Aquasky - Touch The Sky
Friday, 12 October 2007
The Aquasky trio are Kieron Bailey, Dave Wallace and Brent Newitt. Wallace and Bailey used to make a lot of early hardcore and rave music around 1992. By the time Wallace and Newitt crossed paths in 1993 – with the golden era of rap upon us – the latter was experimenting with a lot of instrumental hip hop.
“Later, that music would become trip hop by vibe, for me anyway, and then by 1994 there was drum n bass,” Newitt says. “Guys like Krust and LTJ were doing great things and I was loving it. It got to a point where I would hook up with Dave and we would listen to each other’s beats and when we decided to hook up over a weekend and knock up the Sky EP… by that time we were shown a lot of interest and decided to pursue it.”
But what about breaks-
“Well, one thing about breaks is that it isn’t a fashionable genre, I don’t think,” he says. “It’s still lurking in the background and is yet to have its big break, pardon the pun. I also quite enjoy the fact that we’re essentially left to ourselves to evaluate and re-evaluate where we’ve been and where we are going. You’ve got all these other styles like electro house becoming popular and some of those fresh vibes have translated into breaks. It’s similar to what Zinc was doing a few years ago and it’s always nice to draw on some of those influences – but we are quite lucky that we don’t have people telling us what to do, because we wouldn’t be listening to them anyway!”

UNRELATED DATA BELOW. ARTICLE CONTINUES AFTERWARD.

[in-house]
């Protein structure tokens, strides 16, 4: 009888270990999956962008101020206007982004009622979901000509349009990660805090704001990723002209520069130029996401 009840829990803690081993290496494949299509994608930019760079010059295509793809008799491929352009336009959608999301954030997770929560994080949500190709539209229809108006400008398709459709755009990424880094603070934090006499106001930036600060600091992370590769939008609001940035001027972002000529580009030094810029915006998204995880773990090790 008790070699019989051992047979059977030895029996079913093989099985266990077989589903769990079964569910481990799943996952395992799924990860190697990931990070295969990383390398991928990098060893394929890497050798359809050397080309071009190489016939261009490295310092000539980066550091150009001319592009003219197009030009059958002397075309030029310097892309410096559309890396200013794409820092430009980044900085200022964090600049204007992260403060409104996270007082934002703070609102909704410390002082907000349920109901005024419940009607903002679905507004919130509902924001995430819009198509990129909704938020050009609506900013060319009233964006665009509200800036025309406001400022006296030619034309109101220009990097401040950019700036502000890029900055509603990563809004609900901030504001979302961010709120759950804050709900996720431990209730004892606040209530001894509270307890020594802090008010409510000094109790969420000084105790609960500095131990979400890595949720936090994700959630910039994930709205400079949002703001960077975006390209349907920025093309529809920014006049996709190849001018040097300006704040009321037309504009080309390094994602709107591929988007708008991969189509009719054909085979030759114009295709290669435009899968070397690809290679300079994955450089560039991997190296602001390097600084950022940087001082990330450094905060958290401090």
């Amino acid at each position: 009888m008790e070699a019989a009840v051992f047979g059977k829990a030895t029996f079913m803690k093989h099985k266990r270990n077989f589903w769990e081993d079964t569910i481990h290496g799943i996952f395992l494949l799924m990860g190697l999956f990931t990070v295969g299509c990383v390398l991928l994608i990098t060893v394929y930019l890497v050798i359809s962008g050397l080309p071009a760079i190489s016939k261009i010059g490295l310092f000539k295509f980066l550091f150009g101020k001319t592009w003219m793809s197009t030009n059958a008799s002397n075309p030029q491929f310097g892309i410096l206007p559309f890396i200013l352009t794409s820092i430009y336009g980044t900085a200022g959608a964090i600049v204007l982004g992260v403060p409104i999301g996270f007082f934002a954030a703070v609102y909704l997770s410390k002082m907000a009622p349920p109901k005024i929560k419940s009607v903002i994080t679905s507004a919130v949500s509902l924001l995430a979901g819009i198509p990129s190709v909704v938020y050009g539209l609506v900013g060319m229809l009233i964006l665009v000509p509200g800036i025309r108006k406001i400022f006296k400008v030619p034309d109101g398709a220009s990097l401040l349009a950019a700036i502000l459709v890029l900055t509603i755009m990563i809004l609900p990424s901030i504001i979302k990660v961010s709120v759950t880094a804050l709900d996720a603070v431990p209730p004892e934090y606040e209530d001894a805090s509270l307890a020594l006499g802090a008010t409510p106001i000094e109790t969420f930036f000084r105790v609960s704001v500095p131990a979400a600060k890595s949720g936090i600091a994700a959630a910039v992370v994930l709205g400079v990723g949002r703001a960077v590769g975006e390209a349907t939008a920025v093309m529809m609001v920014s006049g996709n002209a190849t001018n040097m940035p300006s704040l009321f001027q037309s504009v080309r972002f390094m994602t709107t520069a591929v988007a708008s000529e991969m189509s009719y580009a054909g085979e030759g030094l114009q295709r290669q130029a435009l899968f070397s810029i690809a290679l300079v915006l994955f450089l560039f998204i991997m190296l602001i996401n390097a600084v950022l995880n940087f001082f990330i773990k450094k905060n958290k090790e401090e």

That is essentially what Aquasky is about. Their very raison d'être is to push the boundaries beyond what people are telling them and what they expect from themselves.
“We’ve been lucky enough to get it right quite a lot of the time but we still stand behind what we did and you have to be like that to be an artist; if you’re creating stuff for someone else you’re basically an employee,” he says. “We’re about putting it to the audience to decide; they are the ones that give you the petrol to keep you going.”
Production wise, the trio have embraced the digital age and now spend every spare moment tweaking and twiddling. Originally, they were into analogue equipment and that necessitated a more collaborative approach.
“Now – well for the last two years at least – we’ve been finding it much easier to do bits and pieces in the studio,” he says. “We’ve strived to make our label, Passenger, a label to be reckoned with and one which others hold in high regard. That for us is a huge priority – we strive to treat our artists the way we were treated.
“We were lucky enough to work through that strong period where there was money to be made – a time when labels like Moving Shadow were moving as many units as the majors. I like my artists to be treated in the same way and I want us to remain one step ahead of the rest. Unfortunately on this occasion, I can’t bring that love with me. I’ve left it up to the others because I have to stay here and keep that finger on the pulse.”
WHAT: Play Break-Inn at Chinese Laundry
WHEN: Friday 19 October